Wes Moore touched on the pathways to economic mobility, how companies can incentivize employees to stay in their jobs, and which industries were hit the hardest by COVID-19.

  • On how socioeconomic inequities were exacerbated by COVID-19: “What we saw from COVID was not simply an exacerbation of these inequities, it was also an exposure. I think when we’re thinking about what the recovery needs to look like and how we need to think about our capital and these new capital resources that are going to be placed inside of our communities, we need to think about them as investments that we know is going to create a measurable return on our larger societal benefit.”
  • On getting employees back to the workplace safely: “We can’t have a return to work strategy if we do not also have a child care strategy in the way we are going to be dealing with that.”

Ai-jen Poo highlighted the obstacles to socioeconomic mobility for domestic workers and how policy can assist in providing better economic opportunities for many.

  • On the socioeconomic barriers afflicting domestic workers: “It’s been a crisis of impossible choices for domestic workers, we’re talking about 2.2 million mostly women, majority women of color, who work inside of our homes. They work in isolated conditions and earn poverty wages without access to a safety net.”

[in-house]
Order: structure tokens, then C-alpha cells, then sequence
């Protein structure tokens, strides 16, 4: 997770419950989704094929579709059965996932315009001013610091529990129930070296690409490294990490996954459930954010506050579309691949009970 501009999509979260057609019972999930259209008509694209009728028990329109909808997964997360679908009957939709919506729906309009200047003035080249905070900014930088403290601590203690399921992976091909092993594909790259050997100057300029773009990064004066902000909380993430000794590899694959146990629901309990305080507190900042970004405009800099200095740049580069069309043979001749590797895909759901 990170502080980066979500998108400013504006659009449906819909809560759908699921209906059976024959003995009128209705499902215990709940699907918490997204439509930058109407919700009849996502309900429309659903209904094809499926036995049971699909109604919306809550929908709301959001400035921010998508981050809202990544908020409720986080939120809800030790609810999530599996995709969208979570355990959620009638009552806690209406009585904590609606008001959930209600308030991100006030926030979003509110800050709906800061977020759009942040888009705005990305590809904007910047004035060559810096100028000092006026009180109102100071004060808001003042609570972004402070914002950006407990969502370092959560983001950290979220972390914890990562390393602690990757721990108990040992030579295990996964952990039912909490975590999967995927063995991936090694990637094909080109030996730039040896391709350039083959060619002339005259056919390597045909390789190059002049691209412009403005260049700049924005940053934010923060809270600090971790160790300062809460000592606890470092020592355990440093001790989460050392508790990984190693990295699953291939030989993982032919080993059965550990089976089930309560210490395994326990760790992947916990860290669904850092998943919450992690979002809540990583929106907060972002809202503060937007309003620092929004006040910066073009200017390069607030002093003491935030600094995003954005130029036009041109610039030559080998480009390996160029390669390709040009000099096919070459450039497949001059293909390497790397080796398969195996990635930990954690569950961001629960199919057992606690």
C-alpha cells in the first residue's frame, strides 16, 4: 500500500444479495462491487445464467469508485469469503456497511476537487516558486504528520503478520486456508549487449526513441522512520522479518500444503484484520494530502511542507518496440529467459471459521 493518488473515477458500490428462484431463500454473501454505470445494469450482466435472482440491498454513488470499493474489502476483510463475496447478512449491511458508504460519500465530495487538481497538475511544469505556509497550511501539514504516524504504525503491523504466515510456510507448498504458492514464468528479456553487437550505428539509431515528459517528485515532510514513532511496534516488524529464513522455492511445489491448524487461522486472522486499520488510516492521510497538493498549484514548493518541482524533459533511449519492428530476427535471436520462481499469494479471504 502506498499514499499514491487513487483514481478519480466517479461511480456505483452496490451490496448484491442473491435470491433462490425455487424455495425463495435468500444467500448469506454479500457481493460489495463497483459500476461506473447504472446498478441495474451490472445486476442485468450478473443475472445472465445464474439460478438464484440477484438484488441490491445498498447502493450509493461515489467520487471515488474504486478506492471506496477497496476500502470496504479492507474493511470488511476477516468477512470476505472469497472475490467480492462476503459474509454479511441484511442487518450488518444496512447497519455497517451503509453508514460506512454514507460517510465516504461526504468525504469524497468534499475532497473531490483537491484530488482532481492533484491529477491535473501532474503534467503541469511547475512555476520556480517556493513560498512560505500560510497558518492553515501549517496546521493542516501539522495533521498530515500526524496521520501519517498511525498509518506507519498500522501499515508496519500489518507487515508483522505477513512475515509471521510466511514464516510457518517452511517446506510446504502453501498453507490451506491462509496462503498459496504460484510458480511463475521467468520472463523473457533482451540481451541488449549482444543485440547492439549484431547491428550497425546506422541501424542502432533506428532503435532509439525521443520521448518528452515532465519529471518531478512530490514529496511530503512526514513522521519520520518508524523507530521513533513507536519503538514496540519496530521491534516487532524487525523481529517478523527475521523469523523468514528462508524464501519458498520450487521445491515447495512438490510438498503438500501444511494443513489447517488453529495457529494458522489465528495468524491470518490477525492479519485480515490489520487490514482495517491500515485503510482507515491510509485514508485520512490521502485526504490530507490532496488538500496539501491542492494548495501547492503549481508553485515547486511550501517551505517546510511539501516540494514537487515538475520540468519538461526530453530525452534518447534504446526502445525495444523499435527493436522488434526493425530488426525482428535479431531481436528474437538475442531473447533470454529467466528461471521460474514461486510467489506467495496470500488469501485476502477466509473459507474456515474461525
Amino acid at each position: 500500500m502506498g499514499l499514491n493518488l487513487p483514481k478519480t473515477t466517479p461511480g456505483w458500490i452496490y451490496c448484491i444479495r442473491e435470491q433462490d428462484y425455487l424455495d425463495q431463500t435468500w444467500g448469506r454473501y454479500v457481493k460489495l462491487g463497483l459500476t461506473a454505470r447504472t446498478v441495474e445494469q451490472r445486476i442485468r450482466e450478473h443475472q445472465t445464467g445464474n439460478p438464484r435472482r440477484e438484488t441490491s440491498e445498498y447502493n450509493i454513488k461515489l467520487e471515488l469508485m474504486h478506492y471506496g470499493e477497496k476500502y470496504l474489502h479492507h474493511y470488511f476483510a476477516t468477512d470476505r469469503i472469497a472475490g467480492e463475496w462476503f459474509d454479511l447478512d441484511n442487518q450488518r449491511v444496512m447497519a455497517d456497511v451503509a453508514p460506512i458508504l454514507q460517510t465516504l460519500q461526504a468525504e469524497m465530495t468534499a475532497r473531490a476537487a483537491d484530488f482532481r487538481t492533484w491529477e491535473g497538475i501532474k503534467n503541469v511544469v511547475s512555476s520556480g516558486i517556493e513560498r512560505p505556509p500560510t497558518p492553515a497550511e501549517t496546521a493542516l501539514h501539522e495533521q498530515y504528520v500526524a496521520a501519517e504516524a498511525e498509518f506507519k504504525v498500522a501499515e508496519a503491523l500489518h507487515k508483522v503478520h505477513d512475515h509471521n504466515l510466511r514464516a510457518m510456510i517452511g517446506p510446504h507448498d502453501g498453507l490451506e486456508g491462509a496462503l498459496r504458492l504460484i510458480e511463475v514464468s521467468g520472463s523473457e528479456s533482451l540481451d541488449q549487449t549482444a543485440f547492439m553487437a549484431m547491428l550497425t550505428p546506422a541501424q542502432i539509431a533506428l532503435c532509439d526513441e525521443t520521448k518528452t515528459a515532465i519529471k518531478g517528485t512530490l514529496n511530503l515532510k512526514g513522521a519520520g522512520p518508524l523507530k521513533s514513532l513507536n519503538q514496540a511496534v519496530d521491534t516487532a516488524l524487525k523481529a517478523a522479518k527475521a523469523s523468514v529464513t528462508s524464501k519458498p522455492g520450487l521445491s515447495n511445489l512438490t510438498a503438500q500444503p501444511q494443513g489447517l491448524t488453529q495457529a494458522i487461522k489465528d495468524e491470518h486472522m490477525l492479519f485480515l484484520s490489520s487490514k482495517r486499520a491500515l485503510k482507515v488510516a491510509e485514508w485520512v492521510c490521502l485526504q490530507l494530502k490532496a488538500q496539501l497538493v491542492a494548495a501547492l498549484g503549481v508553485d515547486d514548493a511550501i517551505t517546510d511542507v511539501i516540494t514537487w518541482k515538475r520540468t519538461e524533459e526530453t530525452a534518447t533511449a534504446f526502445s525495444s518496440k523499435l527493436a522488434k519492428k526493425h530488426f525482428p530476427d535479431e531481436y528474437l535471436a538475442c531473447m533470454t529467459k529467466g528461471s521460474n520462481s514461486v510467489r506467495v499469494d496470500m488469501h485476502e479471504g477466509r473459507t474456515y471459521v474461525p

• On building mobility in the care sector: “I’m thinking specifically in the care sector, we have the opportunity to invest in care jobs becoming family sustaining jobs for the 21st century, a once in several generations opportunity to transform poverty wage work into good work with real economic mobility.”

Axios SVP of Events & Creative Strategy Kristin Burkhalter hosted a View from the Top segment with Capital One Executive Vice President & Head of External Affairs Andy Navarrete, who discussed data-driven insights on the current state of the American consumer.

  • “We think that some of the root causes of underemployment, most notably the lack of childcare, where we see a disproportionate impact on women workers relative to men and again disproportionate impact for communities of color, that these are areas that the policymakers who are debating what social infrastructure would look like can hopefully glean some insights that may help drive some of the solutions they ultimately adopt.”

Thank you Capital One for sponsoring this event.

Felix Salmon, author of Capital
2 hours ago - Technology

Facebook's scandals have been great for shareholders

Expand chart
Data: YCharts; Chart: Axios

Facebook has been embroiled in scandal for the past five years, and while the specific allegations change over time, a central theme is constant. Given the choice between commercial and moral imperatives, Facebook always seems to choose the option that is best for the share price.

Why it matters: Facebook's stock chart supports that narrative. Since the 2016 scandals alleging that the social network was infiltrated by foreign actors trying to influence the outcome of democratic elections, Facebook's revenues — and its stock — have been soaring.

Biden to tap telecom trio for NTIA, FCC posts

Jessica Rosenworcel. Photo: Bill Clark/CQ Roll Call

President Joe Biden on Tuesday is expected to name Alan Davidson as head of the telecom arm of the Commerce Department, Jessica Rosenworcel as chairwoman of the Federal Communications Commission and Gigi Sohn as a commissioner at the FCC, according to a person familiar with the process.

Why it matters: Internet availability and affordability has been a key policy priority for the White House, but the administration lagged in tapping people for the agency posts that oversee the issues.